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I would sit smugly in his office watching the veins in his temples bulge and throb, in hopes of seeing one burst, while he frothed at the mouth and sputtered his disappointment with my performance. I can see now I could have (should have?) handled things better. Mea culpa. But when dealing with a dysfunctional environment, it is hard to behave like an adult. Or, maybe I’m making excuses, but I know better now.
You talking to me?
It may seem silly, but de-escalation of conflict begins with the language we use. I used to work for an organization where so much as joking about violence was an offense for which one could be fired. For my money, the organization took extreme and ridiculous efforts to avoid any implication of aggression. There was an Alice Down the Rabbit Hole absurdity to its efforts.
We couldn’t use the term bullet point because bullet, it was believed, denotes violence. No, actually. In this case, the term bullet is derived from the word bulletin (a bulletin being a series of bullets), a usage that predates the invention of the gun. We had to call them dot lists. Predictably, this devolved into a bizarre workplace lexicon that would have made Aldous Huxley proud. We could say positive, but negatives became deltas. Ironically, we could say head shot; something I never understood because it seemed not only violent but graphically violent.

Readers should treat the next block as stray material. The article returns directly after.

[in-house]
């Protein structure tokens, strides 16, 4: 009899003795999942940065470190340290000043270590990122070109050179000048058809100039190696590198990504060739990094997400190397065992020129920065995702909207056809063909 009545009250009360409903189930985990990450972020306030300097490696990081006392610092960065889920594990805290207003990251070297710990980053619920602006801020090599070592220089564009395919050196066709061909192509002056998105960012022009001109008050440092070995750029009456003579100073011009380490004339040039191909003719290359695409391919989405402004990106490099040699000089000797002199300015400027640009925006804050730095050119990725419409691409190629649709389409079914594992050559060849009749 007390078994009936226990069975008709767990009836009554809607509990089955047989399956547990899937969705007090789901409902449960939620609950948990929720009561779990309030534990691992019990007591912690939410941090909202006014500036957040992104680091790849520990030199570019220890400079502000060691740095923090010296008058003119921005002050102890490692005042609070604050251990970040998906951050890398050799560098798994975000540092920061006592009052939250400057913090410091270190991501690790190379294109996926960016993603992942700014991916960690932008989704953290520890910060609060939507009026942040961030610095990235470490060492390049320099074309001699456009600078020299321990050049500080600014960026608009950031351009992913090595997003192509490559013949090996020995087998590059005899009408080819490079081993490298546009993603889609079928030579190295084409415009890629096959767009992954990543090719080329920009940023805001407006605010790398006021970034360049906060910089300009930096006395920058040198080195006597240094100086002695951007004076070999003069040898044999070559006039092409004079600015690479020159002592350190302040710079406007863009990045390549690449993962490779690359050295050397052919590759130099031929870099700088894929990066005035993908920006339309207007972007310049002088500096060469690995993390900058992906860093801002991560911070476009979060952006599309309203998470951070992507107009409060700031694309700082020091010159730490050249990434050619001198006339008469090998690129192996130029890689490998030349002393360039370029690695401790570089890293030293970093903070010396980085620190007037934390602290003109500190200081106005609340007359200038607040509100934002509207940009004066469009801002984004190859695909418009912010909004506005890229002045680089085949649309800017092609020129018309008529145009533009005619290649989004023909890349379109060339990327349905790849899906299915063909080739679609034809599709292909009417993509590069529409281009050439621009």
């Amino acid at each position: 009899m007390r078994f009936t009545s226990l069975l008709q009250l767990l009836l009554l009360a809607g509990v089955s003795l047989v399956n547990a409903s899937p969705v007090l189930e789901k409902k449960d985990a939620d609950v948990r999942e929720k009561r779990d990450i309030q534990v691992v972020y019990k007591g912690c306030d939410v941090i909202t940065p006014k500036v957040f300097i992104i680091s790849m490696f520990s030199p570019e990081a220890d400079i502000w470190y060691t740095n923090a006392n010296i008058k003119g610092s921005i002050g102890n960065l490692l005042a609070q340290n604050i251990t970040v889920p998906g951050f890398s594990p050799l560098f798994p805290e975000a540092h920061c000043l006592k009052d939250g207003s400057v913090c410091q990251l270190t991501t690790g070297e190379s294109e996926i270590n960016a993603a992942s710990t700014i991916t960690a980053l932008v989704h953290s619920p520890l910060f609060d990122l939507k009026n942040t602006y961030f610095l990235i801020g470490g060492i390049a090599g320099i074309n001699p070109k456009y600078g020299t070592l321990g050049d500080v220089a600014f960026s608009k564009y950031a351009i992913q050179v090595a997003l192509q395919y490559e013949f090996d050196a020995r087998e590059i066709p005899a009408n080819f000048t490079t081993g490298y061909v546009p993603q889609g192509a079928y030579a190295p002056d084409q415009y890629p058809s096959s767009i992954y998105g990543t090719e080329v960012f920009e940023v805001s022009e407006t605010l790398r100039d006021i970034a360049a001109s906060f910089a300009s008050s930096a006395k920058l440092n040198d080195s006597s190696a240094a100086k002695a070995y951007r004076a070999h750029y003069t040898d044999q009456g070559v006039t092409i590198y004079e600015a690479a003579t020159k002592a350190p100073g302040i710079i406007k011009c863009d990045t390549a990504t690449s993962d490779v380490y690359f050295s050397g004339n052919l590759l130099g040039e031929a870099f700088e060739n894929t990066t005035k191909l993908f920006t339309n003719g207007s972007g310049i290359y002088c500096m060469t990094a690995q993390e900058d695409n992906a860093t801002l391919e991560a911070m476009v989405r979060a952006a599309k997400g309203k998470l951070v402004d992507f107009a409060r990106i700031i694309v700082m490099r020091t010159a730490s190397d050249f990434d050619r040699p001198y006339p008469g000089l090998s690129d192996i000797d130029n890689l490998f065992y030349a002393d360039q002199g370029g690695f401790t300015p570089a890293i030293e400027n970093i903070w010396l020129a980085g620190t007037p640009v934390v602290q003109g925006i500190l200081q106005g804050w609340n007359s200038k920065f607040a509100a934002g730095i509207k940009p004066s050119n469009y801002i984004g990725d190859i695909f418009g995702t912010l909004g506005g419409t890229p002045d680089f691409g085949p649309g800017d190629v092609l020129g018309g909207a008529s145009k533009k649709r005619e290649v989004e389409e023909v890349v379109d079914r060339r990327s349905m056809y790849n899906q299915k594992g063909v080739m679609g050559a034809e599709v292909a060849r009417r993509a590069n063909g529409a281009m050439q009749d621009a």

You can't say that, either!
The thing is, mincing words and weaseling around the point is not really helpful when trying to de-escalate conflict. Quite the opposite, I find it tends to infuriate an already aggravated and aggressive dynamic between the parties. Clarity, understanding and resolution become impossible. And business people want clarity, and seek it intuitively. They coin graphic terms like “one throat to choke” (look it up) to express a common business concept, even as it may create the subtle impression that workplace violence is acceptable -- or perhaps only upon outside vendors.
So these things don’t work, what does? I found a simple formula work of the de-escalation:
1. Begin by a acknowledging each other’s frustration.